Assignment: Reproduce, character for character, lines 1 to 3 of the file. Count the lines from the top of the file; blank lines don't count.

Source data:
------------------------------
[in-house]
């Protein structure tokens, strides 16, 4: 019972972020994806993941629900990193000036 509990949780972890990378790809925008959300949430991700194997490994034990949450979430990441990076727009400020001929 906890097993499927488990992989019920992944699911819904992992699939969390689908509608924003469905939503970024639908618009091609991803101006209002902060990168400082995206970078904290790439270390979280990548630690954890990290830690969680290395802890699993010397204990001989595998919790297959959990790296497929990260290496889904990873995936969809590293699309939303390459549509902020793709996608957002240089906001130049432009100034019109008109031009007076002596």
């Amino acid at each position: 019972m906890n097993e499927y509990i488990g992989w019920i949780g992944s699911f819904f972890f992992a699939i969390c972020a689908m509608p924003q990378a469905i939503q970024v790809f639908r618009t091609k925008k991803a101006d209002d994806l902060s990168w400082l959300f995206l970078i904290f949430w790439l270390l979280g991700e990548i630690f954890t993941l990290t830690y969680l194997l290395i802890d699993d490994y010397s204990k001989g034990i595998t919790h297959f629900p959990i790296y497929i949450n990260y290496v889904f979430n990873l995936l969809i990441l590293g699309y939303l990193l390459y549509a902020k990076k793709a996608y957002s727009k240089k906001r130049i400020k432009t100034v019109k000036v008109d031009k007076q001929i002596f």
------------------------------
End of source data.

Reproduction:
[in-house]
């Protein structure tokens, strides 16, 4: 019972972020994806993941629900990193000036 509990949780972890990378790809925008959300949430991700194997490994034990949450979430990441990076727009400020001929 906890097993499927488990992989019920992944699911819904992992699939969390689908509608924003469905939503970024639908618009091609991803101006209002902060990168400082995206970078904290790439270390979280990548630690954890990290830690969680290395802890699993010397204990001989595998919790297959959990790296497929990260290496889904990873995936969809590293699309939303390459549509902020793709996608957002240089906001130049432009100034019109008109031009007076002596």
């Amino acid at each position: 019972m906890n097993e499927y509990i488990g992989w019920i949780g992944s699911f819904f972890f992992a699939i969390c972020a689908m509608p924003q990378a469905i939503q970024v790809f639908r618009t091609k925008k991803a101006d209002d994806l902060s990168w400082l959300f995206l970078i904290f949430w790439l270390l979280g991700e990548i630690f954890t993941l990290t830690y969680l194997l290395i802890d699993d490994y010397s204990k001989g034990i595998t919790h297959f629900p959990i790296y497929i949450n990260y290496v889904f979430n990873l995936l969809i990441l590293g699309y939303l990193l390459y549509a902020k990076k793709a996608y957002s727009k240089k906001r130049i400020k432009t100034v019109k000036v008109d031009k007076q001929i002596f």